Six wins is a lot. Especially when it's in just eight bowl games.
But surveying the landscape, and it's hard to draw much from the Big 12's bowl performance, the conference did exactly what was expected.
Compared to college football's standard these days (the SEC) the Big 12 can be encouraged. It's 6-2 record is a better winning percentage than the SEC whether you want to count the national championship (6-3) or not (5-2).
But then again, the same Big 12 won every game it was favored to win.
It lost every game it was favored to lose.
The Big 12 holds the distinction of the only league in which every bowl tie-in is with another automatically qualifying conference, so that's something. This season, though, the Big 12 mostly took care of business.
That's an improvement on 2010 when Big 12 teams were run over by any and everyone in the ground game and went just 4-4.
That season, the Big 12 was favored to win seven games.
Both years, the league took care of business in the BCS, which is important to any league's reputation. Last year, Oklahoma's win over UConn fell under the "took care of business" umbrella.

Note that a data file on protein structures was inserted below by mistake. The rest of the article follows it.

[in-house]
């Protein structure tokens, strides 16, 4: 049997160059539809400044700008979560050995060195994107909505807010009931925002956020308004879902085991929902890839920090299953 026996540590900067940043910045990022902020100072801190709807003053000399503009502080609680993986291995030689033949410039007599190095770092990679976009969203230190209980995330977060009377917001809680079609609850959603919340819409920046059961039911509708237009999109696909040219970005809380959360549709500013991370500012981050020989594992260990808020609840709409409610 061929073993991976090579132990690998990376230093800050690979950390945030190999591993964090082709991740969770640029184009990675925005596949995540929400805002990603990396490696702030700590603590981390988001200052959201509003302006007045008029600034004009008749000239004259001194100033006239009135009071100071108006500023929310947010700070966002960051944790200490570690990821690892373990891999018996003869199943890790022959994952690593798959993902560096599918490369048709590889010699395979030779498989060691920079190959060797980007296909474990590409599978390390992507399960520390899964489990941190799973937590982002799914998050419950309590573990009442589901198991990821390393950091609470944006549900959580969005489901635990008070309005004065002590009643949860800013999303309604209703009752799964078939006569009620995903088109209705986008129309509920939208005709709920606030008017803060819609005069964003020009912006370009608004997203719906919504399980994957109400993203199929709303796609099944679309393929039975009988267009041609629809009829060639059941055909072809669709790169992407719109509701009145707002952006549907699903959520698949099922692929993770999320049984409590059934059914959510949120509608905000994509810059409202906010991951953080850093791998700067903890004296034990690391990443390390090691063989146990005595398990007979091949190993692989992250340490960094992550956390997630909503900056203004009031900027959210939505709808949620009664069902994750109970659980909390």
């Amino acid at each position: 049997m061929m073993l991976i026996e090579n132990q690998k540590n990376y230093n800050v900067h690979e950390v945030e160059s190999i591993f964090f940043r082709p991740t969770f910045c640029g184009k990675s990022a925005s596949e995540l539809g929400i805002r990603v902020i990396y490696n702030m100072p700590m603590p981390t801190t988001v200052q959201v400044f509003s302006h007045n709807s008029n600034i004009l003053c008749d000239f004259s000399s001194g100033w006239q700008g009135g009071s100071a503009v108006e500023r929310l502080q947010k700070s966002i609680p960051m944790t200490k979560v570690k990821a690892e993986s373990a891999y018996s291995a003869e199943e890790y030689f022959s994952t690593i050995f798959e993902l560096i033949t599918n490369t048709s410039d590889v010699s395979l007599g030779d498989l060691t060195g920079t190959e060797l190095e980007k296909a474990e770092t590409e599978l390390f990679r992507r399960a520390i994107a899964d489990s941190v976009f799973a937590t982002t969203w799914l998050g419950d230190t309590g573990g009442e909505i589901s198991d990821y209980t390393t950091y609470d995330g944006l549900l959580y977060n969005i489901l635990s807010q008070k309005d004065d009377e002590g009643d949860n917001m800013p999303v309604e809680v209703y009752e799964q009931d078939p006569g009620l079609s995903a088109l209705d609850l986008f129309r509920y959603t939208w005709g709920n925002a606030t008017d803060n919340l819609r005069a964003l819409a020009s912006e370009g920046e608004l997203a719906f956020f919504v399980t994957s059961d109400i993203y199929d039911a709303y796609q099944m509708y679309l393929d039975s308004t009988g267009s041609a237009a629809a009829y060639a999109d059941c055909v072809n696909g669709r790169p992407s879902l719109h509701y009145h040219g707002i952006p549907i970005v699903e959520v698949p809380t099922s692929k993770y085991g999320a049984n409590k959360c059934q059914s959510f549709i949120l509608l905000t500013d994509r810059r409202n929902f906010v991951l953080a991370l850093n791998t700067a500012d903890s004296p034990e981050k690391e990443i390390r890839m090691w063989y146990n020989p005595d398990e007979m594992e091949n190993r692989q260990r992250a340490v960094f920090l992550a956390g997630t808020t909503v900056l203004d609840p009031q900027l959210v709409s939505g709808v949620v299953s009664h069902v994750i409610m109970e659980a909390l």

But this season? The Big 12 can hang its reputation on Oklahoma State's win over Stanford. It was the league's best nonconference victory of the season by a long way, and the Cowboys won it in memorable fashion.
This season, the Big 12 needed all the memorable moments it could find. There was Stanford's two missed field goals and Oklahoma State's game-winning touchdown turned 24-yard pass that set up the game-winning field goal.
Baylor beat Washington in a game that was memorable from start to finish. The Bears set a bowl record with 777 yards of offense in the 67-56 win, and its 67 points were a bowl record for a week, before West Virginia scored 70 in a win over Clemson in the Orange Bowl.
But beyond those two? The Big 12 did what it was supposed to do, it just did so in largely forgettable fashion.
Missouri's Zaviar Gooden snagged an acrobatic interception, but there's not much else to take away from the Tigers' solid win over North Carolina, except that Missouri's multifaceted rushing offense exposed UNC's overrated defense up front. Texas' defense mucked up an ugly game in a 21-10 win over California.
Iowa State's quarterback(s), surprisingly, struggled against Rutgers and the defense gave up 173 yards rushing to the nation's No. 112 rushing offense, almost twice its average.
Oklahoma and Texas A&M? Well, they were a lot better than their two plodding Big Ten opponents, Iowa and Northwestern. Both proved it, though A&M tried to blow its 30-7 lead late in the 33-22 win. Oklahoma was uninspired but won by double digits.
Kansas State made uncharacteristic mistakes and put its run-heavy offense in a big hole against an Arkansas team that played its best defensive game of the season.
For the Big 12 it was all a good and solid bowl performance.
But not much more. And ultimately, outside of a few flashes, forgettable.